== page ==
CompTIA, TECNA Website to Advocate for SMB Technology Companies
New forum to connect users with government representatives, stay current on legislative and policy issues, house information on broad and specific topics.
The Computer Technology Industry Association (CompTIA) and the Technology Councils of North America (TECNA), both IT industry trade associations, have launched a website called TechVoice to step up advocacy efforts in support of small- and medium sized technology companies.
CompTIA and TECNA, which represents some 40 technology trade organizations and 16,000 IT companies, called the TechVoice website an online public advocacy forum and a grassroots tool.
Although the TechVoice community consists primarily of CompTIA and TECNAs member companies, it is also geared towards anyone with a vested interest in technology policy, said Matthew Nemerson, TECNA president and chief executive.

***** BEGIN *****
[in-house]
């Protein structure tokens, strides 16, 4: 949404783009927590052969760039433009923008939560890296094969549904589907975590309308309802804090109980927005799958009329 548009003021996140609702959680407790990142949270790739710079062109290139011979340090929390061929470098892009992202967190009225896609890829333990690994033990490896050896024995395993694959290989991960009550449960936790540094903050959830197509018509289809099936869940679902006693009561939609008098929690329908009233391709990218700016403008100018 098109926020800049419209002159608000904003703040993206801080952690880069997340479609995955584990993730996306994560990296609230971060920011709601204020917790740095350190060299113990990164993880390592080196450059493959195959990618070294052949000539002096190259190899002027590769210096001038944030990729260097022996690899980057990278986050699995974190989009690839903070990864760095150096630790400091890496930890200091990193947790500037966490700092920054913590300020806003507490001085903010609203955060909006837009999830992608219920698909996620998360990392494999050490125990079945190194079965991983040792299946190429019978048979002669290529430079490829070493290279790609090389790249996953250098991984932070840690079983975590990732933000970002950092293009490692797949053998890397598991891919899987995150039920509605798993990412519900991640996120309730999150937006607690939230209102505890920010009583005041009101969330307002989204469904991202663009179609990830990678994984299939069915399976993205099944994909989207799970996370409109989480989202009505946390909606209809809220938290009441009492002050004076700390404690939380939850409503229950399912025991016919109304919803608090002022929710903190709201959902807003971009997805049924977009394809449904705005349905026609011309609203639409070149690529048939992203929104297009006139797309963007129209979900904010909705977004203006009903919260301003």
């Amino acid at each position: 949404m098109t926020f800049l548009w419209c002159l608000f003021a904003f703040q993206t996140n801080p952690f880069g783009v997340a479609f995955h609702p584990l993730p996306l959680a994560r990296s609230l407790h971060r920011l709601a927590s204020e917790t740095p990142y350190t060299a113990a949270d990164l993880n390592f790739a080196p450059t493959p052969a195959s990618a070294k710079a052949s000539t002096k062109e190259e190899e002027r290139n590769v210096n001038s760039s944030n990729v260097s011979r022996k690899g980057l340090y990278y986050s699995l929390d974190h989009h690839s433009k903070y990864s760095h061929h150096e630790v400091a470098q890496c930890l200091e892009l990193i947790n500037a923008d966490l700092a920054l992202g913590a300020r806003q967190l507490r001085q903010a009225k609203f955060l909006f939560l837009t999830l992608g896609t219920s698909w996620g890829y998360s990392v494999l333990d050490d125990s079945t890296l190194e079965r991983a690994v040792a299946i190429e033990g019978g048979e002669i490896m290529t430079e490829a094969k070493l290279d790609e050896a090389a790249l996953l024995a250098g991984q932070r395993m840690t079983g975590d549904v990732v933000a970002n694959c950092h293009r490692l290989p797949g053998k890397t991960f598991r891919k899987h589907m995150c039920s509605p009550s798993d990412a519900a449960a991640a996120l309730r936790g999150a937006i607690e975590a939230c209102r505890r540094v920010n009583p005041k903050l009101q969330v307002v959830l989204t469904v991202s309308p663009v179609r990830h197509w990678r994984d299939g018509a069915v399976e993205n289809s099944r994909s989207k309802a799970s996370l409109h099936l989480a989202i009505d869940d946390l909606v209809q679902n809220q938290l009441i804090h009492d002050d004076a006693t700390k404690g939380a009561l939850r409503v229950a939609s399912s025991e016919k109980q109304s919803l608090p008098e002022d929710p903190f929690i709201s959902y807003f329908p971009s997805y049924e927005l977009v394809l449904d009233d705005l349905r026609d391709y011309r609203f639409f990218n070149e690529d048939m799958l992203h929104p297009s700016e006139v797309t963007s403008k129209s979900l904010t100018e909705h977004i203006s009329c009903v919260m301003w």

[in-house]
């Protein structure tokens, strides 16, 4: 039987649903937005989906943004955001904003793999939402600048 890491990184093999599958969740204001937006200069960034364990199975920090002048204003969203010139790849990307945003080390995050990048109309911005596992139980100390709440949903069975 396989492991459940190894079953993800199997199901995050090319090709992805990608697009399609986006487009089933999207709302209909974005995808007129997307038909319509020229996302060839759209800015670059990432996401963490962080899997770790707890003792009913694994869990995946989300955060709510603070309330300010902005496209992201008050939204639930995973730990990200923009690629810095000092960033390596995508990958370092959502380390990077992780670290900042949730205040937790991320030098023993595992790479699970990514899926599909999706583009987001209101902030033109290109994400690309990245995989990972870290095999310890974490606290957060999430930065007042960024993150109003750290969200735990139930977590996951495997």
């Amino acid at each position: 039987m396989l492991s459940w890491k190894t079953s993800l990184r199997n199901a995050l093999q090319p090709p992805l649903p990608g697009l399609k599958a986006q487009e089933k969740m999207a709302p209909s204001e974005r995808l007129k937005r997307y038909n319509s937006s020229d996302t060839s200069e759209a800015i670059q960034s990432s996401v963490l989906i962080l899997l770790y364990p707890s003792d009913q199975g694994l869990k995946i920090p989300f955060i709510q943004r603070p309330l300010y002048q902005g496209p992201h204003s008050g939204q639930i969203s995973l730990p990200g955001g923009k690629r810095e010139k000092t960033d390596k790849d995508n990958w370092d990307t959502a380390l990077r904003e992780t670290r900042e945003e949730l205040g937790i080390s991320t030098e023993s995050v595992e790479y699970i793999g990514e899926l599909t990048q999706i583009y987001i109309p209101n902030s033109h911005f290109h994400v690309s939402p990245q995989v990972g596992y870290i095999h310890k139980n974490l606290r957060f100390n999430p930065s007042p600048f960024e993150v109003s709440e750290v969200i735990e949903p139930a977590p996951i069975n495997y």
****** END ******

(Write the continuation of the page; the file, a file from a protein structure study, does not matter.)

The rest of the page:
At a time when our nation is becoming increasingly reliant on technology, TechVoice is a valuable resource for anyone in the business or public policy realm, he said.
The founders envision TechVoice as a vehicle for users to connect directly with representatives in their district and stay abreast of legislation and policies, and learn more about the platforms of elected officials, officials said.
TechVoice will be positioned as a repository of information for the IT industry, housing material on broad topics such as innovation, competitiveness and workforce education as well as more specific data on small business concerns, healthcare, energy efficiency, cybersecurity, cloud computing, data loss and retention and privacy.
"The launch of TechVoice by CompTIA and our TECNA partners could not come at a better time, said Todd Thibodeaux, CompTIA president.
This center of legislative action, policy advocacy and information will be an integral tool in our advocacy arsenal, he said.
Smallbusiness News Solutions
Solutions in a Small World (Latin America): Sealed with a Kiss
Even in today’s Internet-dominated world, in-person business connections still make strong impressions. But face-to-face marketers must be aware of cultural disconnects, explains AMD’s Gerald Youngblood.